Färnebofjärden & a canoe trip on Stora Kloten

Färnebofjärden  national park brings you to a unique landscape formed by the river Dalälven, which spreads across large areas, creating spots that look more like lakes than rivers. We decided to spend a couple of days there. If you decide the park is worth a visit, make sure you protect yourself from mosquitos. We had a very dry period when visiting and it was only in Färnebofjärden that we got some unwelcome mosquito visitors. In normal summers, the mosquitos there come by the masses. Park staff advised us to bring a hat  with mosquito net attached, strong repellent and impregnated clothing. I can imagine we would’ve really needed those had the weather been normal.

We started our visit at the very informative naturum, where you can visit a great exhibition about the local fauna and flora. They also have a very usefull park map and information about the area. A small walk will lead you up to a stretch of rapids in the Dalälven river. Next to naturum you’ll also find a small restaurant where you can enjoy a tasty (and not very expensive) lunch. After a good study of the local map, we decided to head out to the Skekarsbo area of the park. Färnebofjärden has several points of entrance, and allows for multiple day hikes as well. We decided to take it a bit more easy with our 8 year old 😉

The rapids near Naturum.
The rapids near Naturum.

We parked at the Skekarsbo parking, and hiked to the shelter at Brattnaset, located about 1,5 km from the parking lot (we did a bit over an hour  on this hike). There are several shelters located in the national park (first come, first serve) and designated areas where you can pitch up your tent. The shelters have a small table and a bench, and an outdoor barbecue area (which we could not use, because of the very dry summer of 2018, with a high wildfire risk).

A dear spotted near the Skekarsbo parking.
A dear spotted near the Skekarsbo parking.
Hiking to Brattnaset.
Hiking to Brattnaset.

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We pitched up our tent, had a lovely dinner with local cheese and jelly (Älgörtsgelé) made of Swedish Elk berries and went for a swim. We saw several ospreys and sea eagles while we camped out there and enjoyed the silence of nature. This is what makes a trip up north worth it for us: the nature is nothing like you can experience in the middle or south of Europe.

Our shelter.
Our shelter. The tent was pitched up just behind the shelter.
Dinner.
Dinner.
Sea eagle with prey.
Osprey with prey.
Sunset.
Sunset.
Relaxing after the morning swim.
Relaxing after the morning swim.

The next morning, after a refreshing wake up swim, we packed up camp and hiked back, to visit to the Skekarsbo lookout tower. This wooden tower is 20m high and allows you to look out over the tree tops and the river landscape.

Skekarsbo lookout tower.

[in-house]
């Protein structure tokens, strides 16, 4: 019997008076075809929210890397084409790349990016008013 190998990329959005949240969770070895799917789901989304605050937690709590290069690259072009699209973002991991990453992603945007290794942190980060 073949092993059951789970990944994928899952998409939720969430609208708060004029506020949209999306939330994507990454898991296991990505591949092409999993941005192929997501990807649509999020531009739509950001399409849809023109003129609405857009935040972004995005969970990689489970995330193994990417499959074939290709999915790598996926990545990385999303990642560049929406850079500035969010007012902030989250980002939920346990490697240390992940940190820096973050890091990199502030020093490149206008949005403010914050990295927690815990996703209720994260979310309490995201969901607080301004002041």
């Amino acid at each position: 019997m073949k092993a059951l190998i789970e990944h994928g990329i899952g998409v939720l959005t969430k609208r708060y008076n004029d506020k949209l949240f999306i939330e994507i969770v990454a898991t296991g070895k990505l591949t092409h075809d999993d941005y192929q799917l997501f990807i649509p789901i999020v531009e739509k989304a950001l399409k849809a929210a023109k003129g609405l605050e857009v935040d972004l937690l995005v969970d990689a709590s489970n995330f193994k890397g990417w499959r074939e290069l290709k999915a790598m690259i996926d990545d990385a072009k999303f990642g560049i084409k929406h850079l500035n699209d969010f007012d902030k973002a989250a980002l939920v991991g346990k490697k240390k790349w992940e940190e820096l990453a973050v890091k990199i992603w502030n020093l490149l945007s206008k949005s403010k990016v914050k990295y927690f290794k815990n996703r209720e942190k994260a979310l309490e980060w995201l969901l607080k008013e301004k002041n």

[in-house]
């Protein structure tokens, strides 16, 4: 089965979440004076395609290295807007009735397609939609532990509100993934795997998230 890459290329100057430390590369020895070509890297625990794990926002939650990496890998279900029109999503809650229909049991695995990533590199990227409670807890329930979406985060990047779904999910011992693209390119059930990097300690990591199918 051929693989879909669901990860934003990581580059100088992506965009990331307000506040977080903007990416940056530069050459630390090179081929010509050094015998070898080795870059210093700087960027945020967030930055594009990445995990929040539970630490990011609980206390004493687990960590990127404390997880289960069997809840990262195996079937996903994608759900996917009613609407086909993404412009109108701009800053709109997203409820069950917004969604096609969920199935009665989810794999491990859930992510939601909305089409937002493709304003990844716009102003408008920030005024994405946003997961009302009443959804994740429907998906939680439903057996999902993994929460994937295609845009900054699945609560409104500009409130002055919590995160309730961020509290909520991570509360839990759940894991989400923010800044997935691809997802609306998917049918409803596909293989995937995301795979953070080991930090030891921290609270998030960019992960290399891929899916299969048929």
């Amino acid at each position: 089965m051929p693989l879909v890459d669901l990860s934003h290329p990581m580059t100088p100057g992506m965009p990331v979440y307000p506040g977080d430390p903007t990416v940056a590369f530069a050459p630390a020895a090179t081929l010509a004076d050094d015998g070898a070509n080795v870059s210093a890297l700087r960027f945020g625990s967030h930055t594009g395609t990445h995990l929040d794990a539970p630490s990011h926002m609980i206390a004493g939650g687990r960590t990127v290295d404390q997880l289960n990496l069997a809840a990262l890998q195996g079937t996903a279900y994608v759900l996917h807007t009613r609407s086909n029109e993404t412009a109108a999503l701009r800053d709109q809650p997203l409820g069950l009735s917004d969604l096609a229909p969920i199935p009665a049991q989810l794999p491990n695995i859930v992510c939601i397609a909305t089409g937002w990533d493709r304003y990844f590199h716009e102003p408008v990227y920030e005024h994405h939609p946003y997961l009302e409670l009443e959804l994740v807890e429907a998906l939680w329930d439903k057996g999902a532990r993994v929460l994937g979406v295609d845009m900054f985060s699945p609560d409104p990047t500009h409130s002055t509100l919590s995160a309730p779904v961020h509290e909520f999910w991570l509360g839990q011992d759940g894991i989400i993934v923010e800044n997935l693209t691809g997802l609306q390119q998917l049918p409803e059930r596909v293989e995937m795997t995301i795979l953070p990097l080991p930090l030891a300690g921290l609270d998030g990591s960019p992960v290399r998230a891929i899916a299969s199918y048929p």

Skekarsbo lookout tower.
The view from the top.
The view from the top.

Our original plan was to spend an extra day and night in this beautiful park to canoe and wildcamp on one of the islands there. We changed plans, because it wasn’t possible to rent a 3 persons canoe there, and the kayak options where very expensive. It would’ve also meant one parent had to  kayak by him or herself, the other one with Febe – which didn’t seem like the best option for us.

A quick internet search sent us off to Kloten (yes, for you Dutch speaking readers, this was actually the name of the lake and the village there), where we could rent a 3 persons canoe for 24 hours at a fair price. The village of Kloten lies a two hour drive west from Färnebofjärden, in an area known for its wildlife (wolf, moose, beaver). If you’d like to rent a canoe there, keep in mind that this is the only place in Sweden where we couldn’t pay with a card. We had to drive about 50km to find a cash withdrawal that worked, so come prepared 😉

Starting our canoe adventure!
Starting our canoe adventure!

We paddled along the magnificent Stora Kloten (stora means lake) for about 3 hours, to reach the shelter at the tip of the lake. The lake is dotted with islands, on which the magnificent osprey were nesting. Their nests are gigantic and the birds a pleasure to watch. The osprey is a protected bird in Sweden. If you see him, you are not allowed to linger for a long time close to the nesting areas and you have to be quiet and respectfull. Seeing these birds from up close was one of the best wildlife experiences in our life. An adult osprey reaches about 60cm of height and has a wingspan of 1m80cm! Along the way we also saw several beaver dams, but no beavers present.

On the water.
On the water.
A great experience for us all!
A great experience for us all!
Osprey on the lookout.
Osprey on the lookout.
Osprey nesting.
Osprey nesting.
One of many beaver dams.
One of many beaver dams.

We slept in the shelter, being the only ones there. That was a good thing, because the forest floor there was covered with big ants from a nearby anthill, and roots from the trees. It wouldn’t have been the easiest spot to pitch up our tent.
We enjoyed a meal of bread and tubed Ost, a sort of cheesespread that comes in a variety of tastes. It doesn’t need to be kept cool, so it’s ideal hiking food! After dinner we were treated with the most stunning sunset and the lovely silence of nature once again.

Our canoe.
Our canoe.
PURE nature!
PURE nature!
Breakfast in the shelter.
Breakfast in the shelter.

The next day we canoed back, before heading to our next destination. These four days of pure nature where  magical, and it’s an experience we can recommend to all families. Escape from the everyday rush, and get back to the rhytm we once all used to live in. You won’t regret it.

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